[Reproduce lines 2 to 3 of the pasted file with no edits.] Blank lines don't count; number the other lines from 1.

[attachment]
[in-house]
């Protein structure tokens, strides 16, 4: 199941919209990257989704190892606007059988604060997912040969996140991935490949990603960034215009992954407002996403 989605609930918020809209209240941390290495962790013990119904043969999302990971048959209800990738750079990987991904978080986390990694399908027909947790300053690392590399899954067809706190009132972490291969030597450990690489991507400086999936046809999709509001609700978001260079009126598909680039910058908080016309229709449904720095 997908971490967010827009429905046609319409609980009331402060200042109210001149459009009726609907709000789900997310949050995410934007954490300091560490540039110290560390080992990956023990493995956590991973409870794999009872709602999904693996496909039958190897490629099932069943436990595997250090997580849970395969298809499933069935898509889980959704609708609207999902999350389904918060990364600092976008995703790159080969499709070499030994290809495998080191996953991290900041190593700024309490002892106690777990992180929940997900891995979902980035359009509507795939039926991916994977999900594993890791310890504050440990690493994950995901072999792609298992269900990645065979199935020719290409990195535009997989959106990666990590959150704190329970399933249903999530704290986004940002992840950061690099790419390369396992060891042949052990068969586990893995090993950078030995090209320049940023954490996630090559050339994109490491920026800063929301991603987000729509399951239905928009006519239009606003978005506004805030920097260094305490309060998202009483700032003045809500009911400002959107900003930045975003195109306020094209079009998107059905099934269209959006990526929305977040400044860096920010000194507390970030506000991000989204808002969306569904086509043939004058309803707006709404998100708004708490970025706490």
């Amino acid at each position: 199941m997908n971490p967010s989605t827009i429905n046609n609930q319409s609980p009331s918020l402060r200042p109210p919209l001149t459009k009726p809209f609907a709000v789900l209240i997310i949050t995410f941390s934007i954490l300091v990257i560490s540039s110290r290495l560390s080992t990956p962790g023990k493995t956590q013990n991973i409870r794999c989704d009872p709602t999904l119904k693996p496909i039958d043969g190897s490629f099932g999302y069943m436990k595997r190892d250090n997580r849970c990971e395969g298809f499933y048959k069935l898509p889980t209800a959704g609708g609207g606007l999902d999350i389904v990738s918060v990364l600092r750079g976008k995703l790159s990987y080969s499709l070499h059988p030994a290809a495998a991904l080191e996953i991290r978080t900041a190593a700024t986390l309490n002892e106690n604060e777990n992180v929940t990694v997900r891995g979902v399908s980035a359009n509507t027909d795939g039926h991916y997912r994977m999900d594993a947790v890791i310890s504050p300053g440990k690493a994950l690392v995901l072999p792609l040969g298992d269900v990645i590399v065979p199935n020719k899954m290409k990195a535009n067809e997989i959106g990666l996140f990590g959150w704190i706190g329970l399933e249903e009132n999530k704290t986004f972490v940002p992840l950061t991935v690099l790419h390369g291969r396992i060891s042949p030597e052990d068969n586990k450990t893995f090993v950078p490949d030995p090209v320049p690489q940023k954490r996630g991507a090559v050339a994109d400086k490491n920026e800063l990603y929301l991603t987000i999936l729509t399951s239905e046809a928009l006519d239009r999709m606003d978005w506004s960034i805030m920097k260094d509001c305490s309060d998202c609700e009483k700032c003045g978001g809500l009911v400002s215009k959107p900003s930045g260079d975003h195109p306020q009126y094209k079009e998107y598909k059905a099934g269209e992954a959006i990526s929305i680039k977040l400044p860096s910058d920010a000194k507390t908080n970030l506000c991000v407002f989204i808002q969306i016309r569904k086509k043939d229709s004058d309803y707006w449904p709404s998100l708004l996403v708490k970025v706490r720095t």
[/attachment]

């Protein structure tokens, strides 16, 4: 199941919209990257989704190892606007059988604060997912040969996140991935490949990603960034215009992954407002996403 989605609930918020809209209240941390290495962790013990119904043969999302990971048959209800990738750079990987991904978080986390990694399908027909947790300053690392590399899954067809706190009132972490291969030597450990690489991507400086999936046809999709509001609700978001260079009126598909680039910058908080016309229709449904720095 997908971490967010827009429905046609319409609980009331402060200042109210001149459009009726609907709000789900997310949050995410934007954490300091560490540039110290560390080992990956023990493995956590991973409870794999009872709602999904693996496909039958190897490629099932069943436990595997250090997580849970395969298809499933069935898509889980959704609708609207999902999350389904918060990364600092976008995703790159080969499709070499030994290809495998080191996953991290900041190593700024309490002892106690777990992180929940997900891995979902980035359009509507795939039926991916994977999900594993890791310890504050440990690493994950995901072999792609298992269900990645065979199935020719290409990195535009997989959106990666990590959150704190329970399933249903999530704290986004940002992840950061690099790419390369396992060891042949052990068969586990893995090993950078030995090209320049940023954490996630090559050339994109490491920026800063929301991603987000729509399951239905928009006519239009606003978005506004805030920097260094305490309060998202009483700032003045809500009911400002959107900003930045975003195109306020094209079009998107059905099934269209959006990526929305977040400044860096920010000194507390970030506000991000989204808002969306569904086509043939004058309803707006709404998100708004708490970025706490």
């Amino acid at each position: 199941m997908n971490p967010s989605t827009i429905n046609n609930q319409s609980p009331s918020l402060r200042p109210p919209l001149t459009k009726p809209f609907a709000v789900l209240i997310i949050t995410f941390s934007i954490l300091v990257i560490s540039s110290r290495l560390s080992t990956p962790g023990k493995t956590q013990n991973i409870r794999c989704d009872p709602t999904l119904k693996p496909i039958d043969g190897s490629f099932g999302y069943m436990k595997r190892d250090n997580r849970c990971e395969g298809f499933y048959k069935l898509p889980t209800a959704g609708g609207g606007l999902d999350i389904v990738s918060v990364l600092r750079g976008k995703l790159s990987y080969s499709l070499h059988p030994a290809a495998a991904l080191e996953i991290r978080t900041a190593a700024t986390l309490n002892e106690n604060e777990n992180v929940t990694v997900r891995g979902v399908s980035a359009n509507t027909d795939g039926h991916y997912r994977m999900d594993a947790v890791i310890s504050p300053g440990k690493a994950l690392v995901l072999p792609l040969g298992d269900v990645i590399v065979p199935n020719k899954m290409k990195a535009n067809e997989i959106g990666l996140f990590g959150w704190i706190g329970l399933e249903e009132n999530k704290t986004f972490v940002p992840l950061t991935v690099l790419h390369g291969r396992i060891s042949p030597e052990d068969n586990k450990t893995f090993v950078p490949d030995p090209v320049p690489q940023k954490r996630g991507a090559v050339a994109d400086k490491n920026e800063l990603y929301l991603t987000i999936l729509t399951s239905e046809a928009l006519d239009r999709m606003d978005w506004s960034i805030m920097k260094d509001c305490s309060d998202c609700e009483k700032c003045g978001g809500l009911v400002s215009k959107p900003s930045g260079d975003h195109p306020q009126y094209k079009e998107y598909k059905a099934g269209e992954a959006i990526s929305i680039k977040l400044p860096s910058d920010a000194k507390t908080n970030l506000c991000v407002f989204i808002q969306i016309r569904k086509k043939d229709s004058d309803y707006w449904p709404s998100l708004l996403v708490k970025v706490r720095t």